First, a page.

"But how did the soup get in there?"

"You know, this is where we had dinner right before you got onto your first flight to London"

It was more for old times than anything else that we decided on Dragon-i for my last Malaysian meal for a year. It was the easy choice back then - we were staying at the Royale Bintang Damansara, had no desire to battle the city traffic and I was quite certain that my last meal had to be Asian. This time around, a lot calmer and without the excitement and anticipation of moving to a new country, it was all about settling down to soak in one of life's simple pleasures - enjoying a meal with the family.

Lot 136 & 137,
First Floor,
The Curve, Mutiara Damansara

Xiao Long Bao or Shanghainese steamed meat dumplings, what Dragon-i is perhaps most well-known for. Filled with minced ham, pork, ginger and clear broth, the dumplings were a source of much amazement when I was first introduced to them. My eight or nine year old self simply could not comprehend how they managed to get the soup into the delicate dumplings. Best enjoyed with some black vinegar and slivers of ginger, the dumplings are still a delight now and Dragon-i serve up a good version.

Steamed rice with pork chop. While Dragon-i may be better known for its noodle dishes, we thought we should give some of their rice dishes a shot as well. Mix well and you get delicious mouthfuls of tender, well-marinated pork chop strips, steaming hot rice and gravy. If noodles are more your cup of tea, the variety of fried la mien dishes is a good place to start.

Stir fried string beans with minced meat - nicely seasoned, simple and flavourful.

Chicken soup. Beautifully clear and with the wonderful flavours of fresh chicken taking centre stage, this is my kind of comfort food.

Pan-stickers - perhaps my least favourite of all the dishes that night. In my book, pan-stickers should have nice, brown bottoms and these didn't look like they were stuck on any pan (pardon the pun) at any point of time. I've always loved how the brown, slightly crispy bottoms added texture and flavour to the dumplings so these just didn't hit the right spot.

Food is generally quite good though Dragon-i is on the more expensive side. Still, it's worth a visit, especially if you're craving those delicious little "Dragon" dumplings.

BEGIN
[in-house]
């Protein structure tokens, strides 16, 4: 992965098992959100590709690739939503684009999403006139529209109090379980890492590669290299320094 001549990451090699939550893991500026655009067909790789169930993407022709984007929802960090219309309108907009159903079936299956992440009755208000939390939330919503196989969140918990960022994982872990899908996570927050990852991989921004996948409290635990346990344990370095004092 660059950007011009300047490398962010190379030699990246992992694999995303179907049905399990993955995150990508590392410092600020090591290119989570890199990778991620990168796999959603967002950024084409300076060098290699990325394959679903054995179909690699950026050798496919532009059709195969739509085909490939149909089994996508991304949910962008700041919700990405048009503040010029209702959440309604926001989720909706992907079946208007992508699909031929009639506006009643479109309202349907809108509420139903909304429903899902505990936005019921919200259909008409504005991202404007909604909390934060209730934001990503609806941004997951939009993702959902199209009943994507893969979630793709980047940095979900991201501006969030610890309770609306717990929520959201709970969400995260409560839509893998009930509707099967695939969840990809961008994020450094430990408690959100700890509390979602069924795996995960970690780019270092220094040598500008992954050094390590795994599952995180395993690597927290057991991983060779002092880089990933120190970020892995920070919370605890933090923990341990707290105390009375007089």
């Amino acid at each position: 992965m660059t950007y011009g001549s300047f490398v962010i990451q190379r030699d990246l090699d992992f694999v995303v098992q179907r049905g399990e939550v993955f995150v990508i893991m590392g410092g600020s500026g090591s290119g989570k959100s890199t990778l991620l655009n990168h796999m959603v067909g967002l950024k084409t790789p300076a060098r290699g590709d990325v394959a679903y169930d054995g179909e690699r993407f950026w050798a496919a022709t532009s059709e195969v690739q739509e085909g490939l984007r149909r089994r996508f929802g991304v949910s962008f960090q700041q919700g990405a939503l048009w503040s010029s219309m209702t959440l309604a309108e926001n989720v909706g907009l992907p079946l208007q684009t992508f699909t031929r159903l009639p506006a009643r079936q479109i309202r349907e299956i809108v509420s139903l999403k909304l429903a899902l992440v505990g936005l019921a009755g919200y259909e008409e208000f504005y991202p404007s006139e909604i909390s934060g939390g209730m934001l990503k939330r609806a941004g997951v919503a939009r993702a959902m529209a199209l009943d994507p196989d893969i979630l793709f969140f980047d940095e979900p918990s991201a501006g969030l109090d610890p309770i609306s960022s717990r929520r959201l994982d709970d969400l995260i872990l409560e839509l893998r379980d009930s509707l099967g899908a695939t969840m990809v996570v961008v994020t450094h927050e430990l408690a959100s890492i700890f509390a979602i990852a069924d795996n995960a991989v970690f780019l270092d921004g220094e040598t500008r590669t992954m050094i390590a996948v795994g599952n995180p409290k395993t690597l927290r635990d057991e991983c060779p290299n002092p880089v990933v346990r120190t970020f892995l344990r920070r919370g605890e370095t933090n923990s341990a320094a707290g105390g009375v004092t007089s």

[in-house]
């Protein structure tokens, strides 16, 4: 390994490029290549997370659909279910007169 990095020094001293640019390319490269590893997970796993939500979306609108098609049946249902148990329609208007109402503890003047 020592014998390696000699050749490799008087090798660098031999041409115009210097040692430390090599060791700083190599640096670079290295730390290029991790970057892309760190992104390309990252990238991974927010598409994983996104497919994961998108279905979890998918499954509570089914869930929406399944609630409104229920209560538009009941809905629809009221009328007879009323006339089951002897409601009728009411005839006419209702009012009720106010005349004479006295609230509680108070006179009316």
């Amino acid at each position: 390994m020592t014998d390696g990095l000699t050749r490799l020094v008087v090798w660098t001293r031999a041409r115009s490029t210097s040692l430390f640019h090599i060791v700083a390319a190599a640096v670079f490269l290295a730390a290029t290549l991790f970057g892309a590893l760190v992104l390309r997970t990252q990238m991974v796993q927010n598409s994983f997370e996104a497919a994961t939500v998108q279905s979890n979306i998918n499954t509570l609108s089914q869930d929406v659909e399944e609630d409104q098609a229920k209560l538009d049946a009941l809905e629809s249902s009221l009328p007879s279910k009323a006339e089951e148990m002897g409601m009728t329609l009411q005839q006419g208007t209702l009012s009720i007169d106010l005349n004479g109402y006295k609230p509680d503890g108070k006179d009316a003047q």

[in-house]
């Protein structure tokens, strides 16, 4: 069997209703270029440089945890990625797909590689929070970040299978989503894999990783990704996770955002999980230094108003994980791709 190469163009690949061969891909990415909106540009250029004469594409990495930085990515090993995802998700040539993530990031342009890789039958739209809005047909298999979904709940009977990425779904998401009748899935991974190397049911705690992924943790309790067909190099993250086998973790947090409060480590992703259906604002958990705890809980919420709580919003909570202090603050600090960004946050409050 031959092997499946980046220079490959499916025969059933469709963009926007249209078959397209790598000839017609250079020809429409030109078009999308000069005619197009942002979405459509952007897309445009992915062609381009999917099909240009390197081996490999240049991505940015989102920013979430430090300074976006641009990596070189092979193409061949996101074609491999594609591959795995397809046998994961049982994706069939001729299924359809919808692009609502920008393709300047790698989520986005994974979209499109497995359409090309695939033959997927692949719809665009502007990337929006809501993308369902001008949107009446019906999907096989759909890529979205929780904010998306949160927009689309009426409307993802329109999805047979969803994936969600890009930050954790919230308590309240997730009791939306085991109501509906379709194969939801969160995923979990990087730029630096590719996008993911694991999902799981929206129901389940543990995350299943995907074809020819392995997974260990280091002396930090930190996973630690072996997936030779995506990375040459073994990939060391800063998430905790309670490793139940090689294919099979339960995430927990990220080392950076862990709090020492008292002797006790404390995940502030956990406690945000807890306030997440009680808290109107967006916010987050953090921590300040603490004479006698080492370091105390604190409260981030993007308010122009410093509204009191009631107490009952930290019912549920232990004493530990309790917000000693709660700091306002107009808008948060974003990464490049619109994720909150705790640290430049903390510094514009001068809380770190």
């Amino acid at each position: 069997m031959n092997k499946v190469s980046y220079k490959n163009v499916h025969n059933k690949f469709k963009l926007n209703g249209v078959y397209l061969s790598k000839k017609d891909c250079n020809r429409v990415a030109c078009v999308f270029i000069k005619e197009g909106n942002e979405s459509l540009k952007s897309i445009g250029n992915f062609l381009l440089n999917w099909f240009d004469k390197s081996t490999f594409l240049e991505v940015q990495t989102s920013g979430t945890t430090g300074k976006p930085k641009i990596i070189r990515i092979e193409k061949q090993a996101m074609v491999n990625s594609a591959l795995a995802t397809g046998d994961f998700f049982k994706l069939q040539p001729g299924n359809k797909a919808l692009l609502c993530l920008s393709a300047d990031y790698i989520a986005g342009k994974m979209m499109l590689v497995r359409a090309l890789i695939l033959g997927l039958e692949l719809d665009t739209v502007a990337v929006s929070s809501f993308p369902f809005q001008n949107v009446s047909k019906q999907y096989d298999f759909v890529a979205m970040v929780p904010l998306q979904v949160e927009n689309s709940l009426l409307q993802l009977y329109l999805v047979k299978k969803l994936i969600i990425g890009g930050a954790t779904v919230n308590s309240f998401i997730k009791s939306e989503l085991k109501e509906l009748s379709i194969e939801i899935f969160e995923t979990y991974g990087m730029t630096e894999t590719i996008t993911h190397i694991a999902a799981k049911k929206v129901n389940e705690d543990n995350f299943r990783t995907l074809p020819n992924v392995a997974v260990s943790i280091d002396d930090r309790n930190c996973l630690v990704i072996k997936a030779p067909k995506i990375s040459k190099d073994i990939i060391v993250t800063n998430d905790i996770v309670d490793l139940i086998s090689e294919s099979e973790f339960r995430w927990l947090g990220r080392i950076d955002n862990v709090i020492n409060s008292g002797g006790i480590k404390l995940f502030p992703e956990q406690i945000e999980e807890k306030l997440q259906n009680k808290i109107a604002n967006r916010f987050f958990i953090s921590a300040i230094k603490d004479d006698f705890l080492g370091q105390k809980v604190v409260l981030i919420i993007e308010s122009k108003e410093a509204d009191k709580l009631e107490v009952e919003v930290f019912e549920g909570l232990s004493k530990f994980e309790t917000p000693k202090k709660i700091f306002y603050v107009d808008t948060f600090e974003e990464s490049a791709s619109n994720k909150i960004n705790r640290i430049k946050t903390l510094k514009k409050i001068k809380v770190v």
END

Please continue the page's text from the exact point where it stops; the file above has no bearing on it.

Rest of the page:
Sweet and sour roast pork ribs

This space has become, for me, not just a spot to share my favourite food stories but also to serve as a recipe book of sorts. Where our grandmothers had recipes flowing through their veins, our mothers newspaper clippings and recipes scrawled on little pieces of paper, I'm building a collection of a slightly different medium.

I suppose it's all about moving with the times, isn't it?

This is probably one of my favourite dishes growing up - a simple recipe with remarkable results.


Pork ribs
Tomato sauce
Chilli sauce
Oyster sauce
Soy sauce

Putting all the ingredients together, marinate the pork ribs for 2-4 hours. This is one of those recipes that requires a little bit of discretion (which is why I have not specified quantities) but roughly equal parts of sauces and seasoning would be a good way to go.
Pop into a pre-heated oven and allow to roast for 1 and a half hours at 200 degrees celsius, flipping the ribs after 1 hour.

I love recipes where most of the cooking can be done without much supervision - and when a recipe like that turns out moist, slightly tangy, very flavourful ribs, what's not to love?

But aren't they simply adorable?

We pulled over by a row of shophouses in the little town of Bidor on the way home from our extensive eating holiday and I couldn't help but marvel at the rows of beautifully made Chinese "biscuits". Ranging from simple flowers to intricate dragons and filled with red bean or lotus paste, I couldn't resist taking a few home with me.